A rich trove of once-hidden Cornell agricultural research from journals and other serial publications is now available to the public.
Cornell University Library collaborated with Kathryn J. Boor ’80, the Ronald P. Lynch Dean of the College of Agriculture and Life Sciences (CALS), to release copyright restrictions on more than 1,700 documents published between 1880 and 1996. This material – produced by scholars at CALS, including the Cornell University and New York State Agricultural Experiment Stations, as well as Cornell Cooperative Extension – can now be searched, downloaded and read on HathiTrust, a digital library of more than 15 million volumes, of which Cornell University Library is a partner.
“There’s a lot of historical value here,” said Sarah Kennedy, collection development and digital collections librarian at Mann Library. “This material shows how approaches to agriculture have changed over time, which is important to scientists and historians of science. Having this material broadly accessible also helps to unveil the rich history of Cornell research.”
For example, all issues of the Liberty Hyde Bailey Hortorium journal “Baileya,” from 1953 to 1996, are now fully accessible.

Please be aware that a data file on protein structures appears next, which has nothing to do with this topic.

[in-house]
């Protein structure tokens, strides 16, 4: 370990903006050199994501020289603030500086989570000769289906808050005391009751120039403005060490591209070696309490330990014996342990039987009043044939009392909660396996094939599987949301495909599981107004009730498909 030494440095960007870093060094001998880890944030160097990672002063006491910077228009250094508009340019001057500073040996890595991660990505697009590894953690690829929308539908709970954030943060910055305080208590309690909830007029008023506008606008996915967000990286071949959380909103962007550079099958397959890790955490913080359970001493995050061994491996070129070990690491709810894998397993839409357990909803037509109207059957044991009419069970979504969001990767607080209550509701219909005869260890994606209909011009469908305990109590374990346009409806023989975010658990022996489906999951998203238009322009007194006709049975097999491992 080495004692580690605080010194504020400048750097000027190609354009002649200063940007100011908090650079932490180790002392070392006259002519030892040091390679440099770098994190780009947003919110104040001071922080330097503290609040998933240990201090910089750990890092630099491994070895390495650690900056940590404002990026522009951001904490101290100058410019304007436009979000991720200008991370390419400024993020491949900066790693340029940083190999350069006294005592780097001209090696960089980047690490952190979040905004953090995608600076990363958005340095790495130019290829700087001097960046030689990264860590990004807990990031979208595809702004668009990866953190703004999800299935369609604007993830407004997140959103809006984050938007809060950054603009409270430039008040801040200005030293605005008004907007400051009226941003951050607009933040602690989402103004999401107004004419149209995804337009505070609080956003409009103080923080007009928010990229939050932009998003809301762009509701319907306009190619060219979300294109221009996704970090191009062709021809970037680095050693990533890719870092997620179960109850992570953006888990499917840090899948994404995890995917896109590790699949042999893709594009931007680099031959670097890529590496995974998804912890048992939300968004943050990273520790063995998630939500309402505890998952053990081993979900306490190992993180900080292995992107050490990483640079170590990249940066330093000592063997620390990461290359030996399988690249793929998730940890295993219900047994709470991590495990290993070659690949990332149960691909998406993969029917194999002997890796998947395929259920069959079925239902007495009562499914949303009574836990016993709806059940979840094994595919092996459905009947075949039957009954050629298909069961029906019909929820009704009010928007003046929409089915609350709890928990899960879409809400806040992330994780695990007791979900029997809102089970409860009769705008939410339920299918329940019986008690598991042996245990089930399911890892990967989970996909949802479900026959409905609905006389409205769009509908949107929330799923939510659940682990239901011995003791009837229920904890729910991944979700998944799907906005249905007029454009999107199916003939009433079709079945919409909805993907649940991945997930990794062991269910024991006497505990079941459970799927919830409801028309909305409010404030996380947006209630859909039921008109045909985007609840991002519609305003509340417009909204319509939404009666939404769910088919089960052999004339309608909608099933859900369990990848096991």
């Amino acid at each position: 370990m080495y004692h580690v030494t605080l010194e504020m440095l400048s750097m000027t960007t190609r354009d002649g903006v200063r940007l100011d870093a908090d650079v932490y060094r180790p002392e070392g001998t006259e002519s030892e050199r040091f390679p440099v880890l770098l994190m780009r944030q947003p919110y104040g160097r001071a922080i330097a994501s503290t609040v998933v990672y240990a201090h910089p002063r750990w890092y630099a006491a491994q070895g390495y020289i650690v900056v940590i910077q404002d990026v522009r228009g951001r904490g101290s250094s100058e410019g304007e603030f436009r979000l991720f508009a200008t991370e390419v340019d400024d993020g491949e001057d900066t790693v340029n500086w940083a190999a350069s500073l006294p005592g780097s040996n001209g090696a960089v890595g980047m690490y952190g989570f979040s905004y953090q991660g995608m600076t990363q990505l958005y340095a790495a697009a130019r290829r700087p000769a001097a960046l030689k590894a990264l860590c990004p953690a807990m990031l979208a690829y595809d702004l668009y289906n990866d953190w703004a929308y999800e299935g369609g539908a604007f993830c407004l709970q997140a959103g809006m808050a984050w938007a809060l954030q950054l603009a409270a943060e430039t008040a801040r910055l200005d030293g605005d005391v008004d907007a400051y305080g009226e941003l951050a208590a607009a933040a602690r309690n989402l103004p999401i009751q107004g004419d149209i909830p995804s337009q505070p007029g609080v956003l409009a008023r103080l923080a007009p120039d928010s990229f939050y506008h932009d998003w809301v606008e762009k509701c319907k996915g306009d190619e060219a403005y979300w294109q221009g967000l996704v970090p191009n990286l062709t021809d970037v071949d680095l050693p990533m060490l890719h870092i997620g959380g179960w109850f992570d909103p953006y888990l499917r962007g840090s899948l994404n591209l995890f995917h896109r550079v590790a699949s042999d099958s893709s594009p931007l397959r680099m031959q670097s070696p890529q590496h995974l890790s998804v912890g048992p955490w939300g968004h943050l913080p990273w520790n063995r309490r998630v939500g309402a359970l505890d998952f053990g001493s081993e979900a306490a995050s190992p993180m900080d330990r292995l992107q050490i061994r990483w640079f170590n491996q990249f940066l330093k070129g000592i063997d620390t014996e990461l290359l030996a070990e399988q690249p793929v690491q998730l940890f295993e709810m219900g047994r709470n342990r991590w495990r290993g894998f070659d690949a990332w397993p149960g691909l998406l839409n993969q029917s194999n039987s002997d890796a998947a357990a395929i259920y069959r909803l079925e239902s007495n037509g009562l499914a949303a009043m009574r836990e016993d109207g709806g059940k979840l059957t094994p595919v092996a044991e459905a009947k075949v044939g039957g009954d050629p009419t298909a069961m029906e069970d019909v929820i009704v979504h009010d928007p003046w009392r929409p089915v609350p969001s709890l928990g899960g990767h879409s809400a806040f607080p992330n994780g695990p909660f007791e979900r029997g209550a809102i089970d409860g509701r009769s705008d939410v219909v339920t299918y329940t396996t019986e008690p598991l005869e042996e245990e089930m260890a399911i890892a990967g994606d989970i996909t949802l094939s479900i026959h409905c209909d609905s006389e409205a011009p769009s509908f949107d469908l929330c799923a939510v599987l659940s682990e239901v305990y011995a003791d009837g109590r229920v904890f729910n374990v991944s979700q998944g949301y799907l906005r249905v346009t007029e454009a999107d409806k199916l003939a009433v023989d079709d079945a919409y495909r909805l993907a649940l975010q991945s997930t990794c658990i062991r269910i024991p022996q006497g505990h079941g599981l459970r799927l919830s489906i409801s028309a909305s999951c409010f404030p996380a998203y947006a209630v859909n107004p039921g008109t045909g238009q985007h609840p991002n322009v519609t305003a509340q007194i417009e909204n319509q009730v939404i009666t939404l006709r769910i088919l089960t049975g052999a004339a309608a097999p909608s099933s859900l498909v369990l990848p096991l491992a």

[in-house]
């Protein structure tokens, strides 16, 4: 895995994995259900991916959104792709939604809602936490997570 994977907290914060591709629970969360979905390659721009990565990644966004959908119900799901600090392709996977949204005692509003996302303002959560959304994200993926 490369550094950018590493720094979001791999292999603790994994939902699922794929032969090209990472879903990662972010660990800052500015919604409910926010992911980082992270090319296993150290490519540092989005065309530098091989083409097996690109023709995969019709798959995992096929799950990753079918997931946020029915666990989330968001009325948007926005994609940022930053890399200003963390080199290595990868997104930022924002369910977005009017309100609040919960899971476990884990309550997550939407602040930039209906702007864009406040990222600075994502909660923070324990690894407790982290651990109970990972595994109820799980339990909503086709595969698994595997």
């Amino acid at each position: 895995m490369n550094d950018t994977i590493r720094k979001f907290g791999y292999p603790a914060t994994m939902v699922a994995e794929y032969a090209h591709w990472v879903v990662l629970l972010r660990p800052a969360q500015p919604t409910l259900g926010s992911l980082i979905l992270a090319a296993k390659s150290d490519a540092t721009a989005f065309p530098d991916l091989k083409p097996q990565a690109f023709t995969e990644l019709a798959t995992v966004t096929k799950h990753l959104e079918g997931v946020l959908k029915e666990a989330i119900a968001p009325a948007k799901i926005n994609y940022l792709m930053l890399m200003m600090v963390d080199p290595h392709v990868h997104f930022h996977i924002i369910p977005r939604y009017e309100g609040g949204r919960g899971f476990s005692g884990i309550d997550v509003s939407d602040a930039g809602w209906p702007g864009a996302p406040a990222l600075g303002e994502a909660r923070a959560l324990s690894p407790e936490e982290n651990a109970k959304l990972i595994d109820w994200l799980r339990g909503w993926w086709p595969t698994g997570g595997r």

To make these works available, Mann librarians and staff partnered with the library’s Digital Scholarship and Preservation Services department to curate a list of titles published by CALS researchers that were already in HathiTrust in digital form but not widely accessible because of copyright restrictions.
Boor, representing CALS as the publisher of this content, authorized release of these texts under a Creative Commons Attribution 4.0 license. This license, the least-restrictive Creative Commons license available, allows users to distribute, tweak and build upon the work, as long as it is credited to Cornell.
“More than a century of CALS expertise has shaped agriculture in New York, the U.S. and across the globe by making farmland more productive, our crops increasingly resilient and our food more nutritious,” said Boor. “Unearthing the research in this way is a natural extension of our mission to create knowledge with public purpose.”
Now, instead of being locked down from public view the work is available to any who are interested, helping to fulfill CALS’ land-grant mission by making scholarship free and open.
“This was essentially closed content – scholars had very limited access, and the text could not be read online,” said Michelle Paolillo, digital curation services lead for the library. “This was a great way to engage with the digitization efforts of many libraries to enable full access of important research, and to suggest a way for other libraries to do the same.”